|Getting ready for a tow!|
Tuesday June 12, 2001. John Naubert did two last flights on the 1000 ft. rope. He was limited in altitude to 200ft. which he demonstrated excellent abilities at turning flight... and watching that Yaw String!.
Monday June 11, 2001.More flights for John Naubert to about 60 ft. He initially had trouble with turns but was solved once he found the yaw string! Because of his weight he also had to fly faster and once he found the correct speed to fly his glide was quite good! John attempted a high tow but what looked like 250 ft. was only about 80 ft. But it was successfully done to that point. One of the important things to think about on a long rope is that we are towing to the tension meter so you must pull back on the control stick otherwise there is no tension and the driver must just drive faster and will not get tension until you pull back on the stick! John has been a long time supporter of Marske Flying Wings and this was his first ever flight in a Marske Wing! This also was an excellent opportunity for John to go on a weight reduction plan in order to fly the Monarch. Congratulations John!
|John in Flight, photo from the truck in chase!|
|John after his flights!|
We had two rope breaks with Mike at the controls... but again no big deal... it was quickly repaired so the 3/16 hollow braid polypropylene still is the best bet for the cost.
Sunday June 10, 2001. WE started by getting John Naubert on a ground skims. The winds where quite light from the north. Later the day got thermally but the wind picked up . We flew about 4 flights each in sometimes very turbulent conditions. Later Mike made a soaring flight just as the wind was dying. From about 6 p.m. till 8:30 John Naubert had a number of ground skims to 70 ft.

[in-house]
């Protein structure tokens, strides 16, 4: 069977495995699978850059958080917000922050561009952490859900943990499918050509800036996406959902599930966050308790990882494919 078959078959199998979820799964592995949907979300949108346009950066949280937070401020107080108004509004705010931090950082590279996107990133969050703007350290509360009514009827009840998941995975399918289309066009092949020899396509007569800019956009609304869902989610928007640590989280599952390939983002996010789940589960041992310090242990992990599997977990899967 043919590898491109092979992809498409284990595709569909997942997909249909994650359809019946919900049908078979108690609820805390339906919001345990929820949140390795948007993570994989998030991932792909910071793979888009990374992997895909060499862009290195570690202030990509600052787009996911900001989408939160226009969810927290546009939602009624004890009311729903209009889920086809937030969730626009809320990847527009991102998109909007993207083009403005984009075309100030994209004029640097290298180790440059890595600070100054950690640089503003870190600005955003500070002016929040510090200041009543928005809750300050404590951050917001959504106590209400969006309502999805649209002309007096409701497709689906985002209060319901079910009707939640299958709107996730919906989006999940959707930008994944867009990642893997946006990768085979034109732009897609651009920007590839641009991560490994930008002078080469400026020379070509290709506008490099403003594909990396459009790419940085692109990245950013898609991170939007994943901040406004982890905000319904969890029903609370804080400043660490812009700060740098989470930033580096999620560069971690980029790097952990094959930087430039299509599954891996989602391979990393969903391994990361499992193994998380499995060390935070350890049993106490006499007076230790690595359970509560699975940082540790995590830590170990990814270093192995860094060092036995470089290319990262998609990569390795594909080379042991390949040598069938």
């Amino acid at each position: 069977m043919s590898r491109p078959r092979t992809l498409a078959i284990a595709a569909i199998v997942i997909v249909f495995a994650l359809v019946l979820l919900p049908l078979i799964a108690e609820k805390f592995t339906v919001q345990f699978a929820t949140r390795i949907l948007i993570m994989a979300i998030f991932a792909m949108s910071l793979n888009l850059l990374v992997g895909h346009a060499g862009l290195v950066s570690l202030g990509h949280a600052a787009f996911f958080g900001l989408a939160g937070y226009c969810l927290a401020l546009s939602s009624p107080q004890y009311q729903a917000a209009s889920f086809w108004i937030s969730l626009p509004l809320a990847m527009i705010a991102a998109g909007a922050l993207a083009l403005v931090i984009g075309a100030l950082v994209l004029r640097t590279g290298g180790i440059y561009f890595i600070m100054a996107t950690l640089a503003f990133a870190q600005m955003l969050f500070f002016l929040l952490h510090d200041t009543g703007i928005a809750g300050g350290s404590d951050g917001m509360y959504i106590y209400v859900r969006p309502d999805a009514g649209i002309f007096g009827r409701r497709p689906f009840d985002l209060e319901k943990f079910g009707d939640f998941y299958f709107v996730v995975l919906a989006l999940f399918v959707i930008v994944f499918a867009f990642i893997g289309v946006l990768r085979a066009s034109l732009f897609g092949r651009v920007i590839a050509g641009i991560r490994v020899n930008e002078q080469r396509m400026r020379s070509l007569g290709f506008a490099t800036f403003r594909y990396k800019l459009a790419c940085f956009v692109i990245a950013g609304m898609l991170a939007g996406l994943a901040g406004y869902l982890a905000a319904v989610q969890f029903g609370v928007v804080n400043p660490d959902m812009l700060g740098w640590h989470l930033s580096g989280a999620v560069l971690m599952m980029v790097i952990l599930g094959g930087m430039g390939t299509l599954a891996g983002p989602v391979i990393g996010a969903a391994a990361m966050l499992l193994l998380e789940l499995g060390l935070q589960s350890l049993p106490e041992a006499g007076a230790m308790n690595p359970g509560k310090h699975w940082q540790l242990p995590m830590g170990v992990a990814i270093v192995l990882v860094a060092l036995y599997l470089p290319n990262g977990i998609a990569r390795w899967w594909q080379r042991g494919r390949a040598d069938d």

Saturday June 9, 2001. Light and variable winds. monarch tension at 170 lbs.
The day was the first promising day for flying in a couple of weeks. It had rained straight for about a month. Winds where light and variable. Mike and I flew. The thermals where very broken up below 1000 feet. Luckily on one tow about 11:30 I snagged a thermal at about 650 ft. alg. and took it to 1700 agl. Mike had extended flights at 700 ft. Mike also said that it was about the most turbulent he has felt it in a long time. My flight to 1600 alg. was in good control but I did notice that down low it was turbulent.
Mike flew the Grob 102 later in the day for two hours at altitudes of about 6000- 7000 ft. He noted that the the thermals where very broken below 2000 ft. and felt it would have been difficult to recover below 2000 ft. .